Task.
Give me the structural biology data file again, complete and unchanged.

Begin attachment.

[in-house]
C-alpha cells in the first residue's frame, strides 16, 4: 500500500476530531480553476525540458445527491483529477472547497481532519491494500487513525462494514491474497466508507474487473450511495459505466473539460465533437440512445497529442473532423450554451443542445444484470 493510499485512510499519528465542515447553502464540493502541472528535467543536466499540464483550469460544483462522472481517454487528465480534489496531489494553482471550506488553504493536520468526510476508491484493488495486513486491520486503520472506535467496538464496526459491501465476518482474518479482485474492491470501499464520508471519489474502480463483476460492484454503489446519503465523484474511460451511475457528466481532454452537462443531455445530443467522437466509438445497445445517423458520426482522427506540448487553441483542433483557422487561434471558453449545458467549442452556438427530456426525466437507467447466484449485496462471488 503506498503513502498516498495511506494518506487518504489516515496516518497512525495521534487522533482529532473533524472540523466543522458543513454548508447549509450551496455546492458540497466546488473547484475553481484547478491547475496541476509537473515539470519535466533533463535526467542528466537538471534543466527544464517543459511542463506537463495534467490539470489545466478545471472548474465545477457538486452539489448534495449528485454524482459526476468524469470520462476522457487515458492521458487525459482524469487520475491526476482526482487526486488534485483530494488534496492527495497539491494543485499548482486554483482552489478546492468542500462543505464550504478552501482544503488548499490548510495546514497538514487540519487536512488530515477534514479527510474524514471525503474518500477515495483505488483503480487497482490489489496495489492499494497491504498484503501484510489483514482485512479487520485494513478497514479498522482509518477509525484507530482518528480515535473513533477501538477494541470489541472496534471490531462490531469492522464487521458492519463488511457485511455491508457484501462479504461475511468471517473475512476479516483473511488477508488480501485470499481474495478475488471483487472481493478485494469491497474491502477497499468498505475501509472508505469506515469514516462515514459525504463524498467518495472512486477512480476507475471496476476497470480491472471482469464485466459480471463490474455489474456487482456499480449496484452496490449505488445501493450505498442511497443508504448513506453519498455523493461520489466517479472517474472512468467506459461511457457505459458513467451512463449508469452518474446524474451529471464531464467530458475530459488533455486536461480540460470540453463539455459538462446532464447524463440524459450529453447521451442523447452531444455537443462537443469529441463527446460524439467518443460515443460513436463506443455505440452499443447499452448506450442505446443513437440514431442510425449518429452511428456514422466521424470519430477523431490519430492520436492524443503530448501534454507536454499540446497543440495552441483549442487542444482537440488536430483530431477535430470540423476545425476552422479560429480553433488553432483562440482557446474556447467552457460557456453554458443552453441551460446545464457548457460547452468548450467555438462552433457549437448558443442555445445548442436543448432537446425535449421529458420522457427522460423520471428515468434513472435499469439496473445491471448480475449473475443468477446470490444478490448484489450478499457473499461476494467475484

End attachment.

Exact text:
[in-house]
C-alpha cells in the first residue's frame, strides 16, 4: 500500500476530531480553476525540458445527491483529477472547497481532519491494500487513525462494514491474497466508507474487473450511495459505466473539460465533437440512445497529442473532423450554451443542445444484470 493510499485512510499519528465542515447553502464540493502541472528535467543536466499540464483550469460544483462522472481517454487528465480534489496531489494553482471550506488553504493536520468526510476508491484493488495486513486491520486503520472506535467496538464496526459491501465476518482474518479482485474492491470501499464520508471519489474502480463483476460492484454503489446519503465523484474511460451511475457528466481532454452537462443531455445530443467522437466509438445497445445517423458520426482522427506540448487553441483542433483557422487561434471558453449545458467549442452556438427530456426525466437507467447466484449485496462471488 503506498503513502498516498495511506494518506487518504489516515496516518497512525495521534487522533482529532473533524472540523466543522458543513454548508447549509450551496455546492458540497466546488473547484475553481484547478491547475496541476509537473515539470519535466533533463535526467542528466537538471534543466527544464517543459511542463506537463495534467490539470489545466478545471472548474465545477457538486452539489448534495449528485454524482459526476468524469470520462476522457487515458492521458487525459482524469487520475491526476482526482487526486488534485483530494488534496492527495497539491494543485499548482486554483482552489478546492468542500462543505464550504478552501482544503488548499490548510495546514497538514487540519487536512488530515477534514479527510474524514471525503474518500477515495483505488483503480487497482490489489496495489492499494497491504498484503501484510489483514482485512479487520485494513478497514479498522482509518477509525484507530482518528480515535473513533477501538477494541470489541472496534471490531462490531469492522464487521458492519463488511457485511455491508457484501462479504461475511468471517473475512476479516483473511488477508488480501485470499481474495478475488471483487472481493478485494469491497474491502477497499468498505475501509472508505469506515469514516462515514459525504463524498467518495472512486477512480476507475471496476476497470480491472471482469464485466459480471463490474455489474456487482456499480449496484452496490449505488445501493450505498442511497443508504448513506453519498455523493461520489466517479472517474472512468467506459461511457457505459458513467451512463449508469452518474446524474451529471464531464467530458475530459488533455486536461480540460470540453463539455459538462446532464447524463440524459450529453447521451442523447452531444455537443462537443469529441463527446460524439467518443460515443460513436463506443455505440452499443447499452448506450442505446443513437440514431442510425449518429452511428456514422466521424470519430477523431490519430492520436492524443503530448501534454507536454499540446497543440495552441483549442487542444482537440488536430483530431477535430470540423476545425476552422479560429480553433488553432483562440482557446474556447467552457460557456453554458443552453441551460446545464457548457460547452468548450467555438462552433457549437448558443442555445445548442436543448432537446425535449421529458420522457427522460423520471428515468434513472435499469439496473445491471448480475449473475443468477446470490444478490448484489450478499457473499461476494467475484